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01st Nov 2023

BBC series left viewers so terrified that it has never been aired again

Charlie Herbert

Ghostwatch left viewers so terrified that it has never been aired again

The show received more than 30,000 complaints

A TV series aired by the BBC more than 30 years ago was so scary and shocking that the broadcaster decided to never show it again.

Ghostwatch was a one-off mockumentary style show hosted by children’s TV host Sarah Greene and chat show legend Michael Parkinson.

The show aired on Halloween night in 1992 on BBC1 at 9:25pm, and followed an investigation into reports of a poltergeist in the ‘most haunted house in Britain.’

This was the only time it would ever be shown though, with terrified viewers phoning up to complain and the broadcast regulator later slamming the BBC for airing the show. The Broadcasting Standards Commission (BSC) said that Ghostwatch intentionally created “a sense of menace”, adding that it was too distressing and graphic and had aired too soon after the 9pm watershed. 

Ghostwatch was presented by TV hosts Mike Smith, Michael Parkinson and Sarah Greene who all played themselves in the show

The show’s plot was inspired by the Enfield Poltergeist, a spirit which is said to have haunted a council house in Enfield, London, between 1977 and 1979, the Mirror reports.

Ghostwatch, although a drama, was presented as if it were a live BBC documentary, with the four presenters – Michael Parkinson, Sarah Greene, Mike Smith and Craig Charles – were all playing themselves.

The focus was on two young girls in a West London home who were haunted by a ghost called Pipes, named that because their mum said the noises the girls heard were “just the pipes.”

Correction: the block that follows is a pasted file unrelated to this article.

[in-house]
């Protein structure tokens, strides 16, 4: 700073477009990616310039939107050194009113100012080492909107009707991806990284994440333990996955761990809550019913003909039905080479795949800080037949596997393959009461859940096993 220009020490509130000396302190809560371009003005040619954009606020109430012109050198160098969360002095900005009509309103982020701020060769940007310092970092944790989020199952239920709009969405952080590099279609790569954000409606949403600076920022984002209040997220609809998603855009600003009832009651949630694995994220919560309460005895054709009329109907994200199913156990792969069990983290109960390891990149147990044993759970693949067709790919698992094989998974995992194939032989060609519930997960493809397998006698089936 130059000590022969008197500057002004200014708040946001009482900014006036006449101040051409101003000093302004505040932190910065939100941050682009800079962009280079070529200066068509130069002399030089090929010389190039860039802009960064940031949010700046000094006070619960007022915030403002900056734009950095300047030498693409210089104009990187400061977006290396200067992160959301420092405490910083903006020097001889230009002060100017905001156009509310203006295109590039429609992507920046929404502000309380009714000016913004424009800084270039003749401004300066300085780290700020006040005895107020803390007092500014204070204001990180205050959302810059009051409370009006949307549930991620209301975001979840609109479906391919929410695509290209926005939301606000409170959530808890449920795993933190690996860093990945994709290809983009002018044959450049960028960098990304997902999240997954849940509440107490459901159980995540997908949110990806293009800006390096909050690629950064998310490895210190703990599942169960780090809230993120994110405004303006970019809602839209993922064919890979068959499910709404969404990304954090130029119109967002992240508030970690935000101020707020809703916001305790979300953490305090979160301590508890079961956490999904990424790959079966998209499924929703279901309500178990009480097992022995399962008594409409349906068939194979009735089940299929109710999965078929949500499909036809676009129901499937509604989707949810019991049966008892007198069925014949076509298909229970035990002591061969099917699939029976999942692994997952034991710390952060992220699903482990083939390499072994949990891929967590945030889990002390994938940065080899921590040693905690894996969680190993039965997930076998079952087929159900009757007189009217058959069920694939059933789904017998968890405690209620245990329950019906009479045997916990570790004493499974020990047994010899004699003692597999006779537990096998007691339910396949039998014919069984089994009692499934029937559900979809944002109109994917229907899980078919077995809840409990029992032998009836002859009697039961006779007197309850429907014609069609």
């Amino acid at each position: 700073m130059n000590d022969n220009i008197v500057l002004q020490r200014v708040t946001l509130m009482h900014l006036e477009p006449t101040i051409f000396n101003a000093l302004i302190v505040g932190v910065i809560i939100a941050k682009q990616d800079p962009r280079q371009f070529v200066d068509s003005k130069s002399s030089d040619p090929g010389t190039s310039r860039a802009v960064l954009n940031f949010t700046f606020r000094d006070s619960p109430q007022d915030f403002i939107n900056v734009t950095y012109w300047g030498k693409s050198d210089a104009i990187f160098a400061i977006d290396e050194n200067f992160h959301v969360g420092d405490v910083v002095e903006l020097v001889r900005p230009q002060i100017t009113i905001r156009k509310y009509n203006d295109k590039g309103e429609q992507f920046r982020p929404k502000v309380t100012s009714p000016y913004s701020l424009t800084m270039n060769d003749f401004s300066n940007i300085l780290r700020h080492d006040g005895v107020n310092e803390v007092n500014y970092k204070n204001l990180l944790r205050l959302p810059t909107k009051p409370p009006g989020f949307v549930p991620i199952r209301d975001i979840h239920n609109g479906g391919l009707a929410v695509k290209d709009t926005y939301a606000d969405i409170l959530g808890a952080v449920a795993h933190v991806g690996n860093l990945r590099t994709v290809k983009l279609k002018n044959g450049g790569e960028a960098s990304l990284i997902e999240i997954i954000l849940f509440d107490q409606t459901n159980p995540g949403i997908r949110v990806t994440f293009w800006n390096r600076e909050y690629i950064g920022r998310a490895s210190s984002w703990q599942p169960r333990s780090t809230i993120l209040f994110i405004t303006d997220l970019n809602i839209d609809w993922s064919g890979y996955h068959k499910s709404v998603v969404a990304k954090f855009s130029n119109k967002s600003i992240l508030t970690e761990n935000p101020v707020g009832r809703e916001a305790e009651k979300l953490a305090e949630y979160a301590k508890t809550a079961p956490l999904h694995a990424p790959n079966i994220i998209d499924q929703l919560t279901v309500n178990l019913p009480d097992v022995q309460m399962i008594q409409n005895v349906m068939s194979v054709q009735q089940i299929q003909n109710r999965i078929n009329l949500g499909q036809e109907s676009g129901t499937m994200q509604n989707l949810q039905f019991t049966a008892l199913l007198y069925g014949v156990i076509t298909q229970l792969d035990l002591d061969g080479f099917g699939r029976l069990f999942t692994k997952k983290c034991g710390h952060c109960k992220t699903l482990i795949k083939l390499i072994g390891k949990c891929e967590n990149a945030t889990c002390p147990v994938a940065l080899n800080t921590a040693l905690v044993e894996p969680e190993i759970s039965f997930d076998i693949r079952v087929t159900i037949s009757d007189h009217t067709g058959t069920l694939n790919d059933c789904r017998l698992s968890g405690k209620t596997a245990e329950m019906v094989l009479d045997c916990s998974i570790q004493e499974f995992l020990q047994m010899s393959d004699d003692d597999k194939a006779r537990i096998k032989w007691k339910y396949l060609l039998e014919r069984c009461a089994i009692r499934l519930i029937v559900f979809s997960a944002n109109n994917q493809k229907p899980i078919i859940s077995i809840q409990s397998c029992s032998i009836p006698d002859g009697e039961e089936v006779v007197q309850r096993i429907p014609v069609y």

You can watch a clip of the show below:

Throughout the show, viewers were encouraged to call in with their own ghoulish sightings. When they did they were met by a message saying the show was fictional, but it’s estimated around a million people phoned up, meaning the line was almost constantly engaged.

The episode eventually revealed that Pipes was the ghost of a child molester. Despite being initially sceptical of the haunting, the show’s presenters begin to suspect it could be real – as did viewers at home.

 Ghostwatch’s writer, Stephen Volk, told the Daily Record: “You couldn’t do what we did nowadays and get away with it.

“People would know in 30 seconds what was going on really.”

Scratch marks began to appear on the girls’ faces as the strange noises continue and objects move on their own.

Two young girls were haunted by a ghost called ‘Pipes’

At the end of the show, one of the girls is dragged into a cupboard under the stairs, and the studio lights go out, prompting panic.

Creepily, Parkinson starts to sing a nursery rhyme and is then possessed by Pipes, with the show ending in scenes of panic.

The BBC received 30,000 complaints about Ghostwatch after it aired, including one from a vicar who believed the broadcaster had “raised demonic forces.”

Ghostwatch caused panic as people believed it was real, despite being listed as a drama in TV guides and a writer’s credit featuring at the start.

Speaking about the reaction, Volk told the BBC in 2017: “It was partly that it scared people, but the complaints were actually more that the BBC had made them feel like mugs. People felt the BBC was something they could trust, and the programme had destroyed that trust.” 

Having been intended as a six-part drama series, another episode was never aired and the show was banned for 10 years. It has still never been shown in full on British TV since, but is available on DVD.

Ghostwatch’s director Lesley Manning told the Guardian in 2020 that she had no intention of causing hysteria.

She told the publication: “I definitely didn’t set out to cause mass hysteria. But I wasn’t trying to make it look like a conventional BBC movie, either. I thought the fact that it was a drama was obvious: it was trailed as such by the continuity announcer, and it opened with a ‘written by’ credit.”

Since Parkinson’s death, there have been calls for the BBC to air the show again or at least put it on iPlayer, but so far the show remains banished from the airwaves.

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